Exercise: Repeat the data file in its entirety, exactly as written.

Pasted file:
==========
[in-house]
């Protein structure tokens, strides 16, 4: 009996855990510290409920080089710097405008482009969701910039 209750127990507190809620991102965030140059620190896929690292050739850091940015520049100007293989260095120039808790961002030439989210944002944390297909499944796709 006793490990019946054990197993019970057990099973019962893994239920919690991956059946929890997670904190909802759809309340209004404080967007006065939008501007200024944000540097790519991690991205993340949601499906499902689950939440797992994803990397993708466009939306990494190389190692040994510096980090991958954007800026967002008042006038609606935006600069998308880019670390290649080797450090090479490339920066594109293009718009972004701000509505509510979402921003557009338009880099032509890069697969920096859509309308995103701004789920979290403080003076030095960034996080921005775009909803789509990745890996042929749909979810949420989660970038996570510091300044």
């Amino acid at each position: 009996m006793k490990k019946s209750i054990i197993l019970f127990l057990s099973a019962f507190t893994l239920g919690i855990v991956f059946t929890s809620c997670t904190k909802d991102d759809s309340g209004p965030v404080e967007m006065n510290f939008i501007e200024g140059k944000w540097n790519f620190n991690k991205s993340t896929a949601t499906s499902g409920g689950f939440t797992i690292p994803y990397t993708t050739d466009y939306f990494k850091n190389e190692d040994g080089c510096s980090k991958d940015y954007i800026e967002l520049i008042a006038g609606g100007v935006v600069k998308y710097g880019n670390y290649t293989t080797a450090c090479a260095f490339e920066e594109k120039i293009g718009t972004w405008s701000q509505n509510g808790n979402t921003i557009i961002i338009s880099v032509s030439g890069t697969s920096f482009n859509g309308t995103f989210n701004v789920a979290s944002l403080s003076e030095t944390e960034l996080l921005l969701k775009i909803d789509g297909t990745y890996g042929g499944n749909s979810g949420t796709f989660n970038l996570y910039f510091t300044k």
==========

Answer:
[in-house]
């Protein structure tokens, strides 16, 4: 009996855990510290409920080089710097405008482009969701910039 209750127990507190809620991102965030140059620190896929690292050739850091940015520049100007293989260095120039808790961002030439989210944002944390297909499944796709 006793490990019946054990197993019970057990099973019962893994239920919690991956059946929890997670904190909802759809309340209004404080967007006065939008501007200024944000540097790519991690991205993340949601499906499902689950939440797992994803990397993708466009939306990494190389190692040994510096980090991958954007800026967002008042006038609606935006600069998308880019670390290649080797450090090479490339920066594109293009718009972004701000509505509510979402921003557009338009880099032509890069697969920096859509309308995103701004789920979290403080003076030095960034996080921005775009909803789509990745890996042929749909979810949420989660970038996570510091300044």
């Amino acid at each position: 009996m006793k490990k019946s209750i054990i197993l019970f127990l057990s099973a019962f507190t893994l239920g919690i855990v991956f059946t929890s809620c997670t904190k909802d991102d759809s309340g209004p965030v404080e967007m006065n510290f939008i501007e200024g140059k944000w540097n790519f620190n991690k991205s993340t896929a949601t499906s499902g409920g689950f939440t797992i690292p994803y990397t993708t050739d466009y939306f990494k850091n190389e190692d040994g080089c510096s980090k991958d940015y954007i800026e967002l520049i008042a006038g609606g100007v935006v600069k998308y710097g880019n670390y290649t293989t080797a450090c090479a260095f490339e920066e594109k120039i293009g718009t972004w405008s701000q509505n509510g808790n979402t921003i557009i961002i338009s880099v032509s030439g890069t697969s920096f482009n859509g309308t995103f989210n701004v789920a979290s944002l403080s003076e030095t944390e960034l996080l921005l969701k775009i909803d789509g297909t990745y890996g042929g499944n749909s979810g949420t796709f989660n970038l996570y910039f510091t300044k």